Interprovincial Transit Ideas

I attended a few hours of the interprovincial transit study meeting last Thursday. I heard lots of suggestions for improving interprovincial transit experience. Here are some of them:

1. Use the Prince of Wales Bridge. This rail bridge from Bayview Station to Gatineau is a favorite solution to most problems. Many felt it need not be double tracked right away, but could operate for the first years as a single track with passing tracks at each end and maybe at Lemieux Island.

2. Most attendees want a rail solution (LRT or O-Train) not a bus solution or bus on transitway solution; and certainly scorned bus lanes as a very inadequate solution.

3. Note that when the Ottawa LRT goes to Baseline, and if it goes to Gatineau on the POW bridge, that Ottawa U, Algonquin, and UQH (or is it UQG?) will be on the line. Carleton will directly connect on the O-Train. It is logical to assume institutions of higher education will be high transit users, because students are supposed to be poor, professors are supposed to have higher levels of environmental consciousness, and transit could be habit forming for life.

4. The City owns the POW bridge, but has not done any maintenance on it yet. It is deteriorating before our eyes. Will it get used before it rusts away? Where is the City’s maintenance plan for this valuable asset?

5. Building a separate right of way transit system also creates additional capacity on surface roads. For example, removing the downtown bus lanes when the tunnel opens, means a 25-50% increase in road capacity for cars. This is seldom mentioned – shouldn’t motorists in their single occupancy cars be delighted to get rid of the buses? And willing to pay for this improvement?

6. Reducing capacity: we tend to build transit as an incremental addition of service. We also continue to build roads that compete with transit. If we think in terms of “modal shift”, we could put trains on the POW and then cut commuters off their abuse of Booth St as a through-way.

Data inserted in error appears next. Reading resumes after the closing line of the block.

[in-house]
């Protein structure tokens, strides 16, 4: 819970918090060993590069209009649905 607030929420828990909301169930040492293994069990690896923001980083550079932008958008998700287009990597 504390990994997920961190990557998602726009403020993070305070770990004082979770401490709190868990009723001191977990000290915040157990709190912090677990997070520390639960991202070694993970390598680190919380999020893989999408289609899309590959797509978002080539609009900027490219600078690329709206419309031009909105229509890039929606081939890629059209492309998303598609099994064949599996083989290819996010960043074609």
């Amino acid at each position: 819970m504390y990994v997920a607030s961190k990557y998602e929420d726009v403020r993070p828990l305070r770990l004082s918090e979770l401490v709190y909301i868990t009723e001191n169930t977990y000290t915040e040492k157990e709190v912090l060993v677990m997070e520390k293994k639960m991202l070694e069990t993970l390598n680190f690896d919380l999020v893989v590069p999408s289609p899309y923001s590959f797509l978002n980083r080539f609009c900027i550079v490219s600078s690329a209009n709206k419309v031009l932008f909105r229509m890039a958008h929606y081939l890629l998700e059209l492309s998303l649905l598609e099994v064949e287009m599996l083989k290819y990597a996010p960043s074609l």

Preston St is one of the few examples in this City of major decommissioning of a road. It should never have been widened to four lanes, they have never been used, and now the road is being rebuilt as two lanes with the former lanes being converted to wider sidewalks and on-street parking bays. Parts of unused Gladstone east of Bronson were also narrowed a few years ago.

7. Convert roads: The Alexandra (interprovincial bridge) was a rail bridge for more than half a century. Then it has been a road bridge. Why not run the LRT accross the river on the bridge (it would have the wide pedestrian/cylist boardwalk, and two rail lines) and loop it around Hull via Allumete and the Rapidbus right of way to the POW bridge to Bayview and back downtown. In short, why do roads have to be sacred? Maybe we need to sacrifice some road pavement for transit. Note, we wouldn’t have all the parking problems these commuters cause either.

8. Other conversions projects include: Colonel By Drive could be converted back to rail. The western parkway from Dominion Ave to Lincoln Fields could be reduced from a 4lane commuter road (we call it a parkway, but lets face it, its primary use is a commuter throughway for motorists) to a two lane road, and the southern two lanes converted to the rail tracks for the LRT. No additional green space would be consumed.

9. Why do transit users get put underground and motorists get the street surface and river views? Would a transit service with nice scenery attract more users?

10. some people think the NCC favours a tight, fairly small circle route for transit, sort of like the ceremonial route. This would put LRT on the surface or under the Portage Bridge. Many attendees want a large ring, that intercepts some traffic before it gets downtown (why make everyone transfer downtown?), and so like the POW and another crossing at McDonald-Cartier. A few wanted an even wider ring, that went as far west as Island Park, south past Carleton U, and as far east as Rockcliffe.

11. Go under water. The canal is shallow, and could easily be opened up and a LRT line burried a few feet down, then the canal refilled. Stations would double as canal crossings. Suddenly transit would open up a whole new urban environment that cars cannot access.

A few years ago I suggested during the OMB hearings on King Edward that the simplest solution was to take the McDonald-Cartier off ramps and run them down under the Rideau River and Stanley Park (a very shallow cut and cover operation…) and dump the vehicles onto the Vanier “Parkway”. Of course, the Vanier was originally supposed to be heavy truck route but short-sighted councils appeased neighbors by forbidding trucks and thus dooming King Edward and Rideau St to decades of misery.